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President Nixon Considered Using Nuclear Bomb On North Korea

July 8, 2010

More details emerge from the days of the Nixon White House.

U.S. President Richard Nixon mulled using nuclear weapons against North Korea after its fighters shot down a U.S. spy plane in 1969, documents indicate.

North Korean jets had shot down the U.S. EC-121 reconnaissance plane with 31 crew members aboard over international waters of the Sea of Japan, leaving Nixon trying to figure out what the appropriate response should be.

National Public Radio reported Tuesday newly disclosed documents show the president and his national security adviser, Henry Kissinger, considered a range of military responses, including the nuclear option.

NPR also reported former U.S. fighter pilot Bruce Charles says after the spy plane was shot down, he was put on alert in South Korea with a nuclear bomb loaded on his aircraft. After several hours, the order came to stand down, he said.

“The colonel said, ‘It looks like from the messages I’m getting, we will not do this today. I do not know about tomorrow,'” NPR quoted Charles as saying, noting his story could not be confirmed independently.

NPR said not long after the reconnaissance plane was shot down The New York Times, citing sources in the Nixon administration, had reported a nuclear attack against North Korea had been discussed.

NPR also points out that Nixon was praised at the time for using restraint.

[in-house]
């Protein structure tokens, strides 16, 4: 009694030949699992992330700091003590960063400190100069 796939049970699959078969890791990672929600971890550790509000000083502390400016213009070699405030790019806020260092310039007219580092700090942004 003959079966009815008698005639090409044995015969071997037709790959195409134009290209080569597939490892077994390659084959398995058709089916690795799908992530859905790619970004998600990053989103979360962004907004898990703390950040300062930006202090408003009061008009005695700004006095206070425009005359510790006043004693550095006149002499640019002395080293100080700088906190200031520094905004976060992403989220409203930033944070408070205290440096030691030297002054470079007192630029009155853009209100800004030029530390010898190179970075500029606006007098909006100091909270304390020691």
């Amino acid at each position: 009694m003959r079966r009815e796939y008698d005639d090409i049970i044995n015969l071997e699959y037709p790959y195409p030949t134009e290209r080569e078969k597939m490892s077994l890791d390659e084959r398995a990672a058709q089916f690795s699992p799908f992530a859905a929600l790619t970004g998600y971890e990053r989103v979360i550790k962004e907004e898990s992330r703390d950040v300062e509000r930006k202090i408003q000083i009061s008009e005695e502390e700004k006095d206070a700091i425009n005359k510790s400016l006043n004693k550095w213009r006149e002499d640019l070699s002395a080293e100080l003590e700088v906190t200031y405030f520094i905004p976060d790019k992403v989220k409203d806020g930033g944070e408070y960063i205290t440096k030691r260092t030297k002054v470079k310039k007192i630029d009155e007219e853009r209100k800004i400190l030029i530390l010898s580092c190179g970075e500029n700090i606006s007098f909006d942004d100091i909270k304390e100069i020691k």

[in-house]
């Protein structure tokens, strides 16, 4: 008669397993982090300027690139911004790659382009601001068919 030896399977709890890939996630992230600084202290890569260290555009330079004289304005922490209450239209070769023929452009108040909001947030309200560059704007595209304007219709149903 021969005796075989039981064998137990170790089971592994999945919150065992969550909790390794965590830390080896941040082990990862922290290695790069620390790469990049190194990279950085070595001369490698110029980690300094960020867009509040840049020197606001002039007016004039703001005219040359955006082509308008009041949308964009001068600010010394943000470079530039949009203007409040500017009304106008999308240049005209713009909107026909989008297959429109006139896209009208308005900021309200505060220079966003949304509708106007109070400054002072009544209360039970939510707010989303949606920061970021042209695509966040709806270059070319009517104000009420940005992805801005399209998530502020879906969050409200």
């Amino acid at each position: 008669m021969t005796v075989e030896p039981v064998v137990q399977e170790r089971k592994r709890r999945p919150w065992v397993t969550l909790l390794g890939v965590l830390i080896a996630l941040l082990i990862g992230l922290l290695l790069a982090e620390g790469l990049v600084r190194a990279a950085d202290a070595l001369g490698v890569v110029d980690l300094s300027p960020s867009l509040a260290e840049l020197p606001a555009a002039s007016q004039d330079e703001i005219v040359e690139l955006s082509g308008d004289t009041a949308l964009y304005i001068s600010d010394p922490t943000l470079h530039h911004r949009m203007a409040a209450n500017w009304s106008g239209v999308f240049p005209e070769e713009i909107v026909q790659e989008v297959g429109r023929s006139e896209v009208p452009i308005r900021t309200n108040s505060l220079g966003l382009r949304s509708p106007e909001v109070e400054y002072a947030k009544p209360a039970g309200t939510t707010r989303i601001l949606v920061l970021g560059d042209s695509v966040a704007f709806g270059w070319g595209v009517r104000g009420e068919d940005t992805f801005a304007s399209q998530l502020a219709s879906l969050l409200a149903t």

Morton Halperin worked at that time in the National Security Council. He believes Nixon did decide to retaliate against North Korea.

But Halperin says he has no knowledge that a nuclear strike was considered.

“Nixon had made a decision that we would retaliate by bombing the air base from which we believed the planes had come to shoot down the EC-121. And he had ordered an aircraft carrier to move close enough to be able to carry out the bombing,” Halperin says.

Two days after the attack, though, Nixon held a press conference. And what he said led many in Congress to conclude he was not opting for retaliation. He was praised widely for this restraint, Halperin recalls, and then decided against a military response.

The documents posted by the National Security Archive suggest that for half a century, American presidents have had the same problem with North Korea, says Dan Sneider of the Asia-Pacific Research Center at Stanford University.

“The danger of a wide war tends to trump whatever benefit you think might come from punishing your enemy here with a retaliatory strike,” Sneider says.

 

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